Reforming the Reformers

ReformShutterstock-300x200 (paindependent dot com)

A young monk named Martin Luther wrote ninety five theses then nailed them to a church door in Wittenberg, Germany. He welcomed public debate on the subjects of concern that he raised. This gave birth to the Reformation. Against all the political (and spiritual) powers of the day, Luther was put on trial. He was ordered to repudiate his positions. He refused. Luther understood that his conscience is captive to the word of God. He said, “I cannot and I will not retract anything, for to go against conscience is neither right nor safe. Here I stand. I can do no other. So help me God.” Luther chose the difficult path. In the duration of our lives we must face a simple struggle: accept what is or work to change it. Some things need to remain, but eventually, most everything will be swept away. When I entered Lee University and enrolled in my first education class, professor Dr. Gene Christenbury told us to challenge the status quo. He said, “Never let anything get between you and your students.” I didn’t understand at the time, but I think I have a better grasp today than at any other time in my life. The education reform movement, which I have embraced and have helped lead in Tennessee, as well as in several other states, is very much in need of reform itself. It has lost its way. As I look at the political landscape I see the leadership of the reform movement is not connected to the actual practitioners in the classroom.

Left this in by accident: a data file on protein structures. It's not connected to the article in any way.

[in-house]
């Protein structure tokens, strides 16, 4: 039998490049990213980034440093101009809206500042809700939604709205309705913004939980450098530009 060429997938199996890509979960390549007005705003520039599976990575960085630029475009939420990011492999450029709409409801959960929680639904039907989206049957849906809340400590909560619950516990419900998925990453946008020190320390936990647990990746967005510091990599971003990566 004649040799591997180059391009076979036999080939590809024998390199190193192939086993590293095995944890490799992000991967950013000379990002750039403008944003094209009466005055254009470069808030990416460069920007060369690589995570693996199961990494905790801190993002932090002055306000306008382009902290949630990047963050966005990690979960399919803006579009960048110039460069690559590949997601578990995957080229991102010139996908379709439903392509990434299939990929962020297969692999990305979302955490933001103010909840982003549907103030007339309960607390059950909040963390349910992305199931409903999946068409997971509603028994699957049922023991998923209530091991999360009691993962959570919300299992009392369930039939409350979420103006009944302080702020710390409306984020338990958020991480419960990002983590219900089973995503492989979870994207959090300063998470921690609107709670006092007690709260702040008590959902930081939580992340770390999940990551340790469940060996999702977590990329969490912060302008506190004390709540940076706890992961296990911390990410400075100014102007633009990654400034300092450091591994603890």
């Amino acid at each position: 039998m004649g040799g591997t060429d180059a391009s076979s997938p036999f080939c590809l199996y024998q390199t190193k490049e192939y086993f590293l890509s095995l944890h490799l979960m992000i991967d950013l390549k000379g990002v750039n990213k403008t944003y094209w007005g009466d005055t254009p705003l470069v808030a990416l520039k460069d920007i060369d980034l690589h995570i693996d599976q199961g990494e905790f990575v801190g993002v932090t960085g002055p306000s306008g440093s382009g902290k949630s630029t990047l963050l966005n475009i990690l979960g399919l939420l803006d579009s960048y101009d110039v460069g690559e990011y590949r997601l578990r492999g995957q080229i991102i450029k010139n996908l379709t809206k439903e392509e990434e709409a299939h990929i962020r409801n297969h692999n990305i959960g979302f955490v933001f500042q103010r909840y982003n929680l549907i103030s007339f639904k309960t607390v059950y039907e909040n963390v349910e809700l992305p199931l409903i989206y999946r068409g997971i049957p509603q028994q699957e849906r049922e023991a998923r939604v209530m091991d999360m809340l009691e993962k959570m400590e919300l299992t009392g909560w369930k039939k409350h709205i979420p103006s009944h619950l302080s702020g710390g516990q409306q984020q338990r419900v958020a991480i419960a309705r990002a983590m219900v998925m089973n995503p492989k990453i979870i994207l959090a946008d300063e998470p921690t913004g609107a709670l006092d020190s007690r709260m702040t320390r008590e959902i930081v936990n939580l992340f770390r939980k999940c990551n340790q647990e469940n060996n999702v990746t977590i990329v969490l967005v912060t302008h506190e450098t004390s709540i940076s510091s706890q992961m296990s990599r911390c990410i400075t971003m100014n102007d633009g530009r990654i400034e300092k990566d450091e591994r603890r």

One thought on “Reforming the Reformers”

  1. Jackson says:

    That was a poke. Thanks for sharing!

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